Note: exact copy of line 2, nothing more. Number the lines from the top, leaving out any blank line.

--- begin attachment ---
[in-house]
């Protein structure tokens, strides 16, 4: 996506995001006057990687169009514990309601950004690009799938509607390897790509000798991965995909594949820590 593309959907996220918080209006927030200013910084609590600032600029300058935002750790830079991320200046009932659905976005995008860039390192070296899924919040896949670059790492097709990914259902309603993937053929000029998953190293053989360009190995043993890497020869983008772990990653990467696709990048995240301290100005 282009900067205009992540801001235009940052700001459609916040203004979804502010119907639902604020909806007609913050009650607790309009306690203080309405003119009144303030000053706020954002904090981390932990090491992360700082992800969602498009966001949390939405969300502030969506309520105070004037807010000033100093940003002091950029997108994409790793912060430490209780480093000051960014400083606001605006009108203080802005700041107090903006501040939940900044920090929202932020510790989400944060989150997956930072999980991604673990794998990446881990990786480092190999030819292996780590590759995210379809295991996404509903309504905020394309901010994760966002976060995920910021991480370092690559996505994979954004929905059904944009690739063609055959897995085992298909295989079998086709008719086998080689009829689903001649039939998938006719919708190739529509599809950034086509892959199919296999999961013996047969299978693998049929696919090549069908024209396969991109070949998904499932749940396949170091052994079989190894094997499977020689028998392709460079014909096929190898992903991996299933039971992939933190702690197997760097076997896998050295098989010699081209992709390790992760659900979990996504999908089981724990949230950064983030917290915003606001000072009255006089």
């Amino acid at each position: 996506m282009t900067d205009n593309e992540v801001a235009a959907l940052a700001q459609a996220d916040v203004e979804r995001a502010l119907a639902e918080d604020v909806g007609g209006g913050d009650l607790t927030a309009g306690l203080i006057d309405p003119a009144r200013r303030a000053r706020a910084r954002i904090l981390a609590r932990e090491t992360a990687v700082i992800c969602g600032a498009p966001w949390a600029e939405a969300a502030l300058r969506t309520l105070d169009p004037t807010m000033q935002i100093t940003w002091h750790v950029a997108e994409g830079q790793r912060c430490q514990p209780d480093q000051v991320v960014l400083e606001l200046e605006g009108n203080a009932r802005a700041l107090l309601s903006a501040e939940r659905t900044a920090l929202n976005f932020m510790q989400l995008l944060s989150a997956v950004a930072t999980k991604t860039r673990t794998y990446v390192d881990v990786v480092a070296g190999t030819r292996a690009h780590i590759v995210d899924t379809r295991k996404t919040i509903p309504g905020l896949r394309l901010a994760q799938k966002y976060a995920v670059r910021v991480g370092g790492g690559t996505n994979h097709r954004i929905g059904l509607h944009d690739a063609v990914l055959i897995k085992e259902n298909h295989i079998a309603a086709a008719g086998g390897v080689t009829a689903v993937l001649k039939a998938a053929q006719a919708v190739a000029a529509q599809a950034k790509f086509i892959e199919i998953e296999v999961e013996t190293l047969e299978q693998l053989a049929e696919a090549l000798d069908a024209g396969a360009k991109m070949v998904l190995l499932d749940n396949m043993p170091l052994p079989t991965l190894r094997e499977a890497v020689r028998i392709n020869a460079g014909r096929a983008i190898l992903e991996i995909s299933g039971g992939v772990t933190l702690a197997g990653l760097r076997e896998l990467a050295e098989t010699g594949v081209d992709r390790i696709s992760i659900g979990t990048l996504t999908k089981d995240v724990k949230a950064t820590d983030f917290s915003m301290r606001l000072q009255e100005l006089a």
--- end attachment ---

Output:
């Protein structure tokens, strides 16, 4: 996506995001006057990687169009514990309601950004690009799938509607390897790509000798991965995909594949820590 593309959907996220918080209006927030200013910084609590600032600029300058935002750790830079991320200046009932659905976005995008860039390192070296899924919040896949670059790492097709990914259902309603993937053929000029998953190293053989360009190995043993890497020869983008772990990653990467696709990048995240301290100005 282009900067205009992540801001235009940052700001459609916040203004979804502010119907639902604020909806007609913050009650607790309009306690203080309405003119009144303030000053706020954002904090981390932990090491992360700082992800969602498009966001949390939405969300502030969506309520105070004037807010000033100093940003002091950029997108994409790793912060430490209780480093000051960014400083606001605006009108203080802005700041107090903006501040939940900044920090929202932020510790989400944060989150997956930072999980991604673990794998990446881990990786480092190999030819292996780590590759995210379809295991996404509903309504905020394309901010994760966002976060995920910021991480370092690559996505994979954004929905059904944009690739063609055959897995085992298909295989079998086709008719086998080689009829689903001649039939998938006719919708190739529509599809950034086509892959199919296999999961013996047969299978693998049929696919090549069908024209396969991109070949998904499932749940396949170091052994079989190894094997499977020689028998392709460079014909096929190898992903991996299933039971992939933190702690197997760097076997896998050295098989010699081209992709390790992760659900979990996504999908089981724990949230950064983030917290915003606001000072009255006089």